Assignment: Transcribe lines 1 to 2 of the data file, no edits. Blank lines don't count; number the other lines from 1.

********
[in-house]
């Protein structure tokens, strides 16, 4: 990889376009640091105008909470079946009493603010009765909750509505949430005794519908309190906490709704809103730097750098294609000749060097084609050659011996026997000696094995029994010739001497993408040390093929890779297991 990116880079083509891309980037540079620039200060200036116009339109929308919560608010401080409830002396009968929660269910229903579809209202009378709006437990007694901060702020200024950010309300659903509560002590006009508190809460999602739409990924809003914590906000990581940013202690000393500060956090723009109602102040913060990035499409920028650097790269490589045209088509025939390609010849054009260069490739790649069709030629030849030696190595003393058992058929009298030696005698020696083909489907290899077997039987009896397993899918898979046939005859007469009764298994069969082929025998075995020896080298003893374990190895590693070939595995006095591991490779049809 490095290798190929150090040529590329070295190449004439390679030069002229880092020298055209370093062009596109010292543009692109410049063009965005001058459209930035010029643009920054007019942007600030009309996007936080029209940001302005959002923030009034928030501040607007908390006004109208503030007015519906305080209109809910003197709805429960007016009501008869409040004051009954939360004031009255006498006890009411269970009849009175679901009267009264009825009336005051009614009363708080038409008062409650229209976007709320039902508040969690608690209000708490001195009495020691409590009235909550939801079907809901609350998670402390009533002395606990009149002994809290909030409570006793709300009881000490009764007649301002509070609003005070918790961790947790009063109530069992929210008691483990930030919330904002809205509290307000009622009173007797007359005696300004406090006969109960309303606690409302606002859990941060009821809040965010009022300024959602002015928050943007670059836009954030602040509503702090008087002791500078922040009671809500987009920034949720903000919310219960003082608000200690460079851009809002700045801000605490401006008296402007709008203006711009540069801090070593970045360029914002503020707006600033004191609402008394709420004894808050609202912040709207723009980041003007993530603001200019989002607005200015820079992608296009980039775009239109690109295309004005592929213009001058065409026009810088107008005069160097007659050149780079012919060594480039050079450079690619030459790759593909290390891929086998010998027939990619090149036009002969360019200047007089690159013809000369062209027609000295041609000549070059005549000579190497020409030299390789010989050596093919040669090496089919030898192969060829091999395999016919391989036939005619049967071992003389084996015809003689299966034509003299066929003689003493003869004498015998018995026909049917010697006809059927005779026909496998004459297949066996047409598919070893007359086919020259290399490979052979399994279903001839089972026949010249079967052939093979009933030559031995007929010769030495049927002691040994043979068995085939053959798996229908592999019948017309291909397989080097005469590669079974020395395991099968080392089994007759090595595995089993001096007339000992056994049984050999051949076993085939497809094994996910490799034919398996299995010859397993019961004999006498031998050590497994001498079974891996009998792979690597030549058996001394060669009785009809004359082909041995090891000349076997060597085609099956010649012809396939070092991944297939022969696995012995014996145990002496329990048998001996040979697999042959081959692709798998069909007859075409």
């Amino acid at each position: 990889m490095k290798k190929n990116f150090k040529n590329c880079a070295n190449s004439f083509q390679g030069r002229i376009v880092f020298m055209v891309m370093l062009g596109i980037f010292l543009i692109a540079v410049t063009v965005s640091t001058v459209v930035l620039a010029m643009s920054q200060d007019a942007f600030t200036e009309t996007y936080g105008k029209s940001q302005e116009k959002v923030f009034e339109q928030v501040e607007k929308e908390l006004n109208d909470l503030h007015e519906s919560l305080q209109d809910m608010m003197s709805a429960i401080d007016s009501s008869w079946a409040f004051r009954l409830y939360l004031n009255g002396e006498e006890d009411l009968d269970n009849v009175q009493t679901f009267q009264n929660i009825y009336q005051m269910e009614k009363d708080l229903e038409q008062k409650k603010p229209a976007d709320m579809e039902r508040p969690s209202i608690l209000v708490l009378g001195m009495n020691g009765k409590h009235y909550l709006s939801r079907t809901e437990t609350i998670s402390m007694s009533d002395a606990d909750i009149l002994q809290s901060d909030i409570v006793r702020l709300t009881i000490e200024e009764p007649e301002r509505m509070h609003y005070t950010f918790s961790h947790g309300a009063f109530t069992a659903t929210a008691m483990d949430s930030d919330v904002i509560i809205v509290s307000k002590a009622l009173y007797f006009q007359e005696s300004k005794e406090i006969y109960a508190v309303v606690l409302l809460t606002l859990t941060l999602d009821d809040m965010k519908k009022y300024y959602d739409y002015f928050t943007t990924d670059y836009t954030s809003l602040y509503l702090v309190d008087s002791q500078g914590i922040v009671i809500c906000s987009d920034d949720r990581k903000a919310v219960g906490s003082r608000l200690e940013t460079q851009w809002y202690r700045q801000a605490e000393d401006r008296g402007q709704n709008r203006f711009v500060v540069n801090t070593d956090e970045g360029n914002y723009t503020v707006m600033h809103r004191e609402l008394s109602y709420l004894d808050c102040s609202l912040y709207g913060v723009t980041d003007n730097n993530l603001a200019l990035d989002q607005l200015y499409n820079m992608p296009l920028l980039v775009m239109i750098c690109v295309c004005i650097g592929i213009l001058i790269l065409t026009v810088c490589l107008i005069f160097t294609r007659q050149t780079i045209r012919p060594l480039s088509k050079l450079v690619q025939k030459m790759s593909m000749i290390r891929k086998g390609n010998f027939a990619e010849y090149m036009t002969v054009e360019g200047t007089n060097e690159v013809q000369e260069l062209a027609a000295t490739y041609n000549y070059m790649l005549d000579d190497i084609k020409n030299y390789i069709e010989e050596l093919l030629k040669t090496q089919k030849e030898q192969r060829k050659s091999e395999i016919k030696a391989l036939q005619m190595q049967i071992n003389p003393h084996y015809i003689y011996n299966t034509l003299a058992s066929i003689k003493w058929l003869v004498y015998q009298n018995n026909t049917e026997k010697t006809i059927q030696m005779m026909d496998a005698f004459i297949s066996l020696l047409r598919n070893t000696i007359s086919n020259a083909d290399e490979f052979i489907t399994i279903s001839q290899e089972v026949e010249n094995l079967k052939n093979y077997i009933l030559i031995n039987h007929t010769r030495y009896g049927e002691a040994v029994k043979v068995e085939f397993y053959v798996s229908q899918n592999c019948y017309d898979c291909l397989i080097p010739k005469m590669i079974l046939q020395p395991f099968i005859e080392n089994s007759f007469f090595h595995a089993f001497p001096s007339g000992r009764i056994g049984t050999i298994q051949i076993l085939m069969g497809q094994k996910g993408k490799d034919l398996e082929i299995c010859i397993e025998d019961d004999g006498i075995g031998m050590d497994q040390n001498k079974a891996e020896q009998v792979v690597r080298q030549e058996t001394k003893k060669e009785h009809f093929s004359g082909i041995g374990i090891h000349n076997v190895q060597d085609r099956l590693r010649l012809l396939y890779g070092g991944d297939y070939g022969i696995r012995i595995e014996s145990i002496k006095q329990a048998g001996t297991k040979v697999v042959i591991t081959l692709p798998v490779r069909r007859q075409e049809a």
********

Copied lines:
[in-house]
């Protein structure tokens, strides 16, 4: 990889376009640091105008909470079946009493603010009765909750509505949430005794519908309190906490709704809103730097750098294609000749060097084609050659011996026997000696094995029994010739001497993408040390093929890779297991 990116880079083509891309980037540079620039200060200036116009339109929308919560608010401080409830002396009968929660269910229903579809209202009378709006437990007694901060702020200024950010309300659903509560002590006009508190809460999602739409990924809003914590906000990581940013202690000393500060956090723009109602102040913060990035499409920028650097790269490589045209088509025939390609010849054009260069490739790649069709030629030849030696190595003393058992058929009298030696005698020696083909489907290899077997039987009896397993899918898979046939005859007469009764298994069969082929025998075995020896080298003893374990190895590693070939595995006095591991490779049809 490095290798190929150090040529590329070295190449004439390679030069002229880092020298055209370093062009596109010292543009692109410049063009965005001058459209930035010029643009920054007019942007600030009309996007936080029209940001302005959002923030009034928030501040607007908390006004109208503030007015519906305080209109809910003197709805429960007016009501008869409040004051009954939360004031009255006498006890009411269970009849009175679901009267009264009825009336005051009614009363708080038409008062409650229209976007709320039902508040969690608690209000708490001195009495020691409590009235909550939801079907809901609350998670402390009533002395606990009149002994809290909030409570006793709300009881000490009764007649301002509070609003005070918790961790947790009063109530069992929210008691483990930030919330904002809205509290307000009622009173007797007359005696300004406090006969109960309303606690409302606002859990941060009821809040965010009022300024959602002015928050943007670059836009954030602040509503702090008087002791500078922040009671809500987009920034949720903000919310219960003082608000200690460079851009809002700045801000605490401006008296402007709008203006711009540069801090070593970045360029914002503020707006600033004191609402008394709420004894808050609202912040709207723009980041003007993530603001200019989002607005200015820079992608296009980039775009239109690109295309004005592929213009001058065409026009810088107008005069160097007659050149780079012919060594480039050079450079690619030459790759593909290390891929086998010998027939990619090149036009002969360019200047007089690159013809000369062209027609000295041609000549070059005549000579190497020409030299390789010989050596093919040669090496089919030898192969060829091999395999016919391989036939005619049967071992003389084996015809003689299966034509003299066929003689003493003869004498015998018995026909049917010697006809059927005779026909496998004459297949066996047409598919070893007359086919020259290399490979052979399994279903001839089972026949010249079967052939093979009933030559031995007929010769030495049927002691040994043979068995085939053959798996229908592999019948017309291909397989080097005469590669079974020395395991099968080392089994007759090595595995089993001096007339000992056994049984050999051949076993085939497809094994996910490799034919398996299995010859397993019961004999006498031998050590497994001498079974891996009998792979690597030549058996001394060669009785009809004359082909041995090891000349076997060597085609099956010649012809396939070092991944297939022969696995012995014996145990002496329990048998001996040979697999042959081959692709798998069909007859075409």